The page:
When I think about passionate people in the Bible, I immediately turn the prophet, Elijah. Everything about him exudes love and passion for God. He had a unique mission in life. He was called by God to be a prophet who would win Israel back to the one true God after their affair with foreign idols. He passionately and furiously pursued God among a nation of idolators and unbelievers. His passion put him in difficult and dangerous situations, but these unusual circumstances ultimately led Israel back into a right relationship with God.
A few weeks ago, I talked about King Solomon. I talked extensively about Solomon’s wealth and wisdom and how. Unfortunately, he did not always rule with the wisdom God gave him. In the later years of his life, he allowed his heart to be swayed from the true God of Israel and tolerated and turned to foreign gods due to his weakness and desire for foreign women. God told him that if he did not change his ways the nation of Israel would one day be divided. After Solomon’s death the nation does go through a civil war and does divide. Israel was now divided into the Southern and Northern Kingdoms. The North consisted of 10 tribes and retained the name Israel. The Southern Kingdom was called Judah. Over time both Kingdom had many wicked Kings but fortunately the Southern kingdom had a few good Kings who followed God. However, the northern Kingdom had a history of wicked kings. The nation forgot their God and the kings never bothered to exhort the people to turn from their evil ways and return to God.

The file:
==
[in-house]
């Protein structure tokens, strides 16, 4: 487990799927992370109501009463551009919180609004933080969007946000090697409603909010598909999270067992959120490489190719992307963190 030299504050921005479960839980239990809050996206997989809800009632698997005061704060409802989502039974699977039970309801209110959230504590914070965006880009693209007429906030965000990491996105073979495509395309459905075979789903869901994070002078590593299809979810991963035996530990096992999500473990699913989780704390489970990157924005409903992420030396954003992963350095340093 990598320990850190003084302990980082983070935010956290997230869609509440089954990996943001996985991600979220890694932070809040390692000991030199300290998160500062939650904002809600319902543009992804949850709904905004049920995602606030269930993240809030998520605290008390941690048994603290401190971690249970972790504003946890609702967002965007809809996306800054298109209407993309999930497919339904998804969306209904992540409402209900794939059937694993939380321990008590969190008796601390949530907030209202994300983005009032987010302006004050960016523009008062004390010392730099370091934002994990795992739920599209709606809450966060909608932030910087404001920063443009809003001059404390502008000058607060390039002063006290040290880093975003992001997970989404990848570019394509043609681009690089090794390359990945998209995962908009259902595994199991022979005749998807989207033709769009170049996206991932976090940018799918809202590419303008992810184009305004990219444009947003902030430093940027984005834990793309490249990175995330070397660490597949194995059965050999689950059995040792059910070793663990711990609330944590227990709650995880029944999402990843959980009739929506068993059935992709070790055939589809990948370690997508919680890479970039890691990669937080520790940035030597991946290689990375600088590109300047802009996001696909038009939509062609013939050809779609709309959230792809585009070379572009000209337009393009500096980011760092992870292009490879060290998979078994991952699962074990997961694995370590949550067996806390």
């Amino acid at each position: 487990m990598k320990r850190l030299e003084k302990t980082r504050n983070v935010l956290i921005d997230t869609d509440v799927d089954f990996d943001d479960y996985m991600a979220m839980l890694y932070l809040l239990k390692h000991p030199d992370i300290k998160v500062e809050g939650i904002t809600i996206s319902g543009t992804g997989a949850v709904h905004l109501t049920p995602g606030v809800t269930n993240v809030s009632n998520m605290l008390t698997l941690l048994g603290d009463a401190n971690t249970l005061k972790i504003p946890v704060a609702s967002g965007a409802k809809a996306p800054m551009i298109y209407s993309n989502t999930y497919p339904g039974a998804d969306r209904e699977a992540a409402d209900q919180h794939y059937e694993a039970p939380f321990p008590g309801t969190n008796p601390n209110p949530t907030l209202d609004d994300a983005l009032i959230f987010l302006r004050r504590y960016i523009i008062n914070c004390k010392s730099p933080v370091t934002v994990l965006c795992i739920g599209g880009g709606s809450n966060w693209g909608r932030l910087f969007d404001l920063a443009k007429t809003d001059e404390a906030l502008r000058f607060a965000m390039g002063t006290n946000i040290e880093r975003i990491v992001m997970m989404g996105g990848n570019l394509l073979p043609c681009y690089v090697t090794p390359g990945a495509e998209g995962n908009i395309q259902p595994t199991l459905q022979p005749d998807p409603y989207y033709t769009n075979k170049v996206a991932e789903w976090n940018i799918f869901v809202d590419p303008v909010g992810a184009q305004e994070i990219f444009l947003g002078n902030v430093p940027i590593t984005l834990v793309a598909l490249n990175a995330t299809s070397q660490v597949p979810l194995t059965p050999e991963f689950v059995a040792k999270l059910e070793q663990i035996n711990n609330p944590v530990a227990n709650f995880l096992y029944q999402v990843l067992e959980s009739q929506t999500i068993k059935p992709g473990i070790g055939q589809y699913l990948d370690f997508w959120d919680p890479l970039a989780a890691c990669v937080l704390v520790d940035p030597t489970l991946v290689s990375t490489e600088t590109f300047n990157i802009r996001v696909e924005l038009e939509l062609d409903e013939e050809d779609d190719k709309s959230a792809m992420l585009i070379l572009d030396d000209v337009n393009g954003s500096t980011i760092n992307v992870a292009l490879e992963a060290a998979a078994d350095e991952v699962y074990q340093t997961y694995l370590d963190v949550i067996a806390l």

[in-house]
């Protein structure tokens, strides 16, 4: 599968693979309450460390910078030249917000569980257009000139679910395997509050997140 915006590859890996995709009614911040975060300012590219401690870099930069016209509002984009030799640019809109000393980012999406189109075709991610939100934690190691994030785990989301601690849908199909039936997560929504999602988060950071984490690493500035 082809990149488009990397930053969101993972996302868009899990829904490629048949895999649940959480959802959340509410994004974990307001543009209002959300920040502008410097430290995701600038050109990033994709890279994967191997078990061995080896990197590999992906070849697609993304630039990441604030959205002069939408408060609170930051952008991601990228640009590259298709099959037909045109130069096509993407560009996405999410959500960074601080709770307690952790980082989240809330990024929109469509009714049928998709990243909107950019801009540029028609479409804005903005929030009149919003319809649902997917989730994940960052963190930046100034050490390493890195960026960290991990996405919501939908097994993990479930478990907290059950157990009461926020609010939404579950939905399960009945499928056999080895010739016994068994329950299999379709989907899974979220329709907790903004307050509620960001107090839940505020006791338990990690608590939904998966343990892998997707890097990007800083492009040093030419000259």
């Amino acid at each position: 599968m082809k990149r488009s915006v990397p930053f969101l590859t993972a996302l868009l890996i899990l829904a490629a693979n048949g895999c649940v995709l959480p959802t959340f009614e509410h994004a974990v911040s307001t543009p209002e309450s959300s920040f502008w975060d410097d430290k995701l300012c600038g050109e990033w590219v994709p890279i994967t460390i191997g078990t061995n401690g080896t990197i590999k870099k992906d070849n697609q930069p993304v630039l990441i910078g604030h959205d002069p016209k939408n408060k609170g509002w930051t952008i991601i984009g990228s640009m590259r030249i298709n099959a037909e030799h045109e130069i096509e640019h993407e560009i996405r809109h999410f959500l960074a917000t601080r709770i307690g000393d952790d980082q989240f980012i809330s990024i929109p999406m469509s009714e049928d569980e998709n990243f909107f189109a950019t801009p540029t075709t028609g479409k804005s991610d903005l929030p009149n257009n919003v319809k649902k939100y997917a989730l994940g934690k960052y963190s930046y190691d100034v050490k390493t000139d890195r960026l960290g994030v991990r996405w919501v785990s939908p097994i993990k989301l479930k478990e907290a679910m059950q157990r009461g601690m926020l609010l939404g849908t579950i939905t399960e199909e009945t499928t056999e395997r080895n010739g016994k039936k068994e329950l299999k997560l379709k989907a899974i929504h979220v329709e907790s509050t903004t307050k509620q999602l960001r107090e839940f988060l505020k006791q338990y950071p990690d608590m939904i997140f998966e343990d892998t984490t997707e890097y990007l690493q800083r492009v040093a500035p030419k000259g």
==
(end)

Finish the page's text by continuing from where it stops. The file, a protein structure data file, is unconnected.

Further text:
I Kings 16:29 - 34
Amid this ungodly period of the North there was one King named Ahab. He was and is considered Israel’s word King. I Kings 16:33 says, “He did more to provoke the anger of the LORD, the God of Israel, than any of other kings before him.”